Raymond Jaravaza, Showbiz Correspondent
NO parent should have to bury their child. Having to do so leaves an emotional and psychological scar that never heals.
The words of an expert in the field of psychology at a local university might have come a little too late for the parents of a teenager from Bulawayo’s Northend suburb who hanged himself in his bedroom last year after collecting his Advanced Level results.
The heart-rending story of how Makhosi Dumoluhle Mbano, 19 at the time of his death, ended his life when his family members were away, left the community shell-shocked. His lifeless body was found hanging from roof trusses by his stepfather, Pieter Cloette.
A young life cut short, leaving so many unanswered questions as to why a seemingly happy young man could do the unthinkable and end his life, leaving his family and friends with emotional scars that no amount of time and counseling will ever fully heal.
It’s that time of the year when schools have just closed and students are bringing home their school reports, with some excelling in their studies while the not so fortunate fail dismally and the prospects of facing their parents with poor marks weighing down on the shoulders of scholars.
Mbano’s suicide is not an isolated case and Dr Printah Nkala of the Psychology and Counselling Department at the Zimbabwe Open University (ZOU) says every parent must do some introspection to find out if their expectations are not pushing their kids to the edge.
“Youngsters usually resort to suicide as a result of failure to handle situations created by adults, especially very high expectations to do well at school, leaving a child depressed when he or she fails to meet those expectations.
“Of course, no parent will deliberately push their child to suicide, but it’s important to evaluate ourselves to see if we are providing a stable, safe physical and emotional home environment. No parent should have to bury their child, especially because the child ended their own life,” Dr Nkala said.
The psychology expert says he is baffled by conclusions made by society that suicide victims were always to blame for ultimately taking their own life.
“It’s very laughable when people blame the victim for committing suicide instead of looking at themselves in the mirror and asking what they would have done to assist, if possible, the deceased,” he said.
In 2017, an Upper Sixth pupil from Sizane High School in Bulawayo allegedly tried in vain to commit suicide twice after she was caught cheating in a Zimbabwe School Examinations Council (Zimsec) Biology Paper 3 examination.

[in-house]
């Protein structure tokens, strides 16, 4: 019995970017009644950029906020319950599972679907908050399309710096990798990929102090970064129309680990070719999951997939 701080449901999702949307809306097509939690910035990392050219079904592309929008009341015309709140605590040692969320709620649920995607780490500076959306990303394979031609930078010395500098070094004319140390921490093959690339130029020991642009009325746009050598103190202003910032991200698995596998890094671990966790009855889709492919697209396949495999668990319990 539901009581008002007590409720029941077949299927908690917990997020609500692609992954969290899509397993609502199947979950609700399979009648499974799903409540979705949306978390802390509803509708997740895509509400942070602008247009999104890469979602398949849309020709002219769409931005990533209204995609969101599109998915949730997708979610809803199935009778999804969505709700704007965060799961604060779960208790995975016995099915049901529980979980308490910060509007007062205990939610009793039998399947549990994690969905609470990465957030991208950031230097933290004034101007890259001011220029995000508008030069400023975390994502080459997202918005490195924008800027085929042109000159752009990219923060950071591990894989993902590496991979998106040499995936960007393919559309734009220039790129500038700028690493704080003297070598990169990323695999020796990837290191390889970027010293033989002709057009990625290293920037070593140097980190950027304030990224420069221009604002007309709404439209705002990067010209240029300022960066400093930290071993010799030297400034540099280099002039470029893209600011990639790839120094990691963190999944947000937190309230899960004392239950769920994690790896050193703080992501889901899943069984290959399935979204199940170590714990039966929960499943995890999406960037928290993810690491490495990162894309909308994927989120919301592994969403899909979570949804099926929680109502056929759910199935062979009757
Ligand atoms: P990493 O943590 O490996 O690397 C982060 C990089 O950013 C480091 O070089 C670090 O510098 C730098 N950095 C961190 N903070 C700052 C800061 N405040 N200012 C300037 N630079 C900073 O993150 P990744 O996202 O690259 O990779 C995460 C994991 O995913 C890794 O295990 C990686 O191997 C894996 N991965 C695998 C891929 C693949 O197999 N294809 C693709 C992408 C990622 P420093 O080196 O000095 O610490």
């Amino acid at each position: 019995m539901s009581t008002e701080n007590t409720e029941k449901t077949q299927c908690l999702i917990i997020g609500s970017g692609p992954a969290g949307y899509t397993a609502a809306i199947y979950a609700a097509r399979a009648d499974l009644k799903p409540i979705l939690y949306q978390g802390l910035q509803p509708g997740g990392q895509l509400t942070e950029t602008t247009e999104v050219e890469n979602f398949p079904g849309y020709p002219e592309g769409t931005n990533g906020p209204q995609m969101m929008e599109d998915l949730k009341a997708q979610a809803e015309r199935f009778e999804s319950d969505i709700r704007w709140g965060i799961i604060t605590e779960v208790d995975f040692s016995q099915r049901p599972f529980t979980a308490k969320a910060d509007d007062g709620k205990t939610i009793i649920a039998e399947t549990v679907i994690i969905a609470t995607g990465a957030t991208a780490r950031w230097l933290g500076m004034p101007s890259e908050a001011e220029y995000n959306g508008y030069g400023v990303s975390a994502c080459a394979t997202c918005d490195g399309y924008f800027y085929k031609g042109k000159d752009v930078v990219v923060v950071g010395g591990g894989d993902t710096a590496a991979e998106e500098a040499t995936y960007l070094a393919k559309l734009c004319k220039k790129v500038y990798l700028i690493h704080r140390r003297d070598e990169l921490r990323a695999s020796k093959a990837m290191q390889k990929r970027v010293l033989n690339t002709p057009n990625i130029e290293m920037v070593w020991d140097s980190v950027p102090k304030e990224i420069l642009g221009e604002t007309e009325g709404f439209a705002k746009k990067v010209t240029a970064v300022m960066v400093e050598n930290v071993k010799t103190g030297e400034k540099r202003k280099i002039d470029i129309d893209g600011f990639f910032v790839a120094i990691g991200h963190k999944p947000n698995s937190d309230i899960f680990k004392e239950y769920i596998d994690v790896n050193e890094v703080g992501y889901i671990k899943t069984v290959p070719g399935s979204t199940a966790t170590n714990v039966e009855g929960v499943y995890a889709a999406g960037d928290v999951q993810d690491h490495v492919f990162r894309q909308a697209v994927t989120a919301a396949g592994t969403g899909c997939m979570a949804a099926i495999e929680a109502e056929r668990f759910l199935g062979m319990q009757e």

Prisca Bhebhe, mother of a 17-year-old boy who sat his Ordinary Level examinations this year, says that she tries her best to build a good relationship with the teenager.
“We don’t have the perfect mother and son relationship as there are the isolated arguments, but I try to spend time with him and understand his points of view.
“Teenagers complain that as parents, we are keen to give advice, but we don’t listen to their views so I think it’s important that we also take time to listen to our kids and understand how they feel about certain things instead of imposing our ideas on them,” Bhebhe said.
She advised parents to draw a line between being supportive and being intrusive.
“Teenagers will generally talk to us parents when they are ready, be it problems at school or with friends. I want my son to excel at school, but putting too much pressure on him will only push him to the edge and who knows what goes through his mind when he performs below my expectations.
“I read that story about the boy who hanged himself after failing his A-Level exams and it got me thinking that it could be anyone’s child committing suicide because he or she feels that they have let their parents down,” she said.
While Bhebhe’s approach towards her son looks more measured, Mlungisi Sibindi, a commuter omnibus driver, says he does not treat his children with kid gloves for fear that they will commit suicide.
“I’m not educated and certainly will not want to see my children driving kombis for a living so I will push them to work hard at school. Spare the rod and spoil the child they say, so if it means being labelled a very strict parent, I do not mind at all.
“Both my children know that I expect nothing short of good results at school. Why would a child commit suicide? That is the work of the devil,” said Sibindi. — @RaymondJaravaza